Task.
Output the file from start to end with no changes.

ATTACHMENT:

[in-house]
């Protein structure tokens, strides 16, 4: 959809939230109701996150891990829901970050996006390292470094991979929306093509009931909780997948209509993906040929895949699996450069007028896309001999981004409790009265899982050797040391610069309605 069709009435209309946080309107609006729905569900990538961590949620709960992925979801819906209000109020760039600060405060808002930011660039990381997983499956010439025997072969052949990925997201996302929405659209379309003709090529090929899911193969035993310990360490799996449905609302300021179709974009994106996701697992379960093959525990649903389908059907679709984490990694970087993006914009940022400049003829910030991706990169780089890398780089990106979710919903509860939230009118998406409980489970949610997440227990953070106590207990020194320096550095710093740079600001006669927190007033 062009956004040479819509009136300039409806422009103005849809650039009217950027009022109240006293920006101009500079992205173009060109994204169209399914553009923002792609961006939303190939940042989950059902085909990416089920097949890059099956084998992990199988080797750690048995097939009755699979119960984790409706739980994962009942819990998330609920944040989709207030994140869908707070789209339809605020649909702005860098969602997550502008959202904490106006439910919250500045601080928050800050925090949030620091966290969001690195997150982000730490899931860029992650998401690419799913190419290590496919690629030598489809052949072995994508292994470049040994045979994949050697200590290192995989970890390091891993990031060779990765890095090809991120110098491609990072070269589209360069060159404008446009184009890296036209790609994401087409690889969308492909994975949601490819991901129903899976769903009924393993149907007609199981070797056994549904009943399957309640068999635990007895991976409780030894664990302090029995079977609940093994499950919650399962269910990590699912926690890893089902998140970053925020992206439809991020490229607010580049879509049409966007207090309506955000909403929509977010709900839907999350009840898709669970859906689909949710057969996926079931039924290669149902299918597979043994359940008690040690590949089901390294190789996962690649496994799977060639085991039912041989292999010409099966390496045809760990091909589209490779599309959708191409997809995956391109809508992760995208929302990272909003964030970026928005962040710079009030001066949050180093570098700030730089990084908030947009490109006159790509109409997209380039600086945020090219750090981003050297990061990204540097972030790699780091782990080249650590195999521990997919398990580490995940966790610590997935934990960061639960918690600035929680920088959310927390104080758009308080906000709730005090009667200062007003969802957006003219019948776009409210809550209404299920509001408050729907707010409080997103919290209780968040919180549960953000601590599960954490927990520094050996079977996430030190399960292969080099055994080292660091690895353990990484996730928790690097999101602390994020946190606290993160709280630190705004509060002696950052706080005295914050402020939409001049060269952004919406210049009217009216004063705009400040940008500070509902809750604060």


[in-house]
């Protein structure tokens, strides 16, 4: 959809939230109701996150891990829901970050996006390292470094991979929306093509009931909780997948209509993906040929895949699996450069007028896309001999981004409790009265899982050797040391610069309605 069709009435209309946080309107609006729905569900990538961590949620709960992925979801819906209000109020760039600060405060808002930011660039990381997983499956010439025997072969052949990925997201996302929405659209379309003709090529090929899911193969035993310990360490799996449905609302300021179709974009994106996701697992379960093959525990649903389908059907679709984490990694970087993006914009940022400049003829910030991706990169780089890398780089990106979710919903509860939230009118998406409980489970949610997440227990953070106590207990020194320096550095710093740079600001006669927190007033 062009956004040479819509009136300039409806422009103005849809650039009217950027009022109240006293920006101009500079992205173009060109994204169209399914553009923002792609961006939303190939940042989950059902085909990416089920097949890059099956084998992990199988080797750690048995097939009755699979119960984790409706739980994962009942819990998330609920944040989709207030994140869908707070789209339809605020649909702005860098969602997550502008959202904490106006439910919250500045601080928050800050925090949030620091966290969001690195997150982000730490899931860029992650998401690419799913190419290590496919690629030598489809052949072995994508292994470049040994045979994949050697200590290192995989970890390091891993990031060779990765890095090809991120110098491609990072070269589209360069060159404008446009184009890296036209790609994401087409690889969308492909994975949601490819991901129903899976769903009924393993149907007609199981070797056994549904009943399957309640068999635990007895991976409780030894664990302090029995079977609940093994499950919650399962269910990590699912926690890893089902998140970053925020992206439809991020490229607010580049879509049409966007207090309506955000909403929509977010709900839907999350009840898709669970859906689909949710057969996926079931039924290669149902299918597979043994359940008690040690590949089901390294190789996962690649496994799977060639085991039912041989292999010409099966390496045809760990091909589209490779599309959708191409997809995956391109809508992760995208929302990272909003964030970026928005962040710079009030001066949050180093570098700030730089990084908030947009490109006159790509109409997209380039600086945020090219750090981003050297990061990204540097972030790699780091782990080249650590195999521990997919398990580490995940966790610590997935934990960061639960918690600035929680920088959310927390104080758009308080906000709730005090009667200062007003969802957006003219019948776009409210809550209404299920509001408050729907707010409080997103919290209780968040919180549960953000601590599960954490927990520094050996079977996430030190399960292969080099055994080292660091690895353990990484996730928790690097999101602390994020946190606290993160709280630190705004509060002696950052706080005295914050402020939409001049060269952004919406210049009217009216004063705009400040940008500070509902809750604060």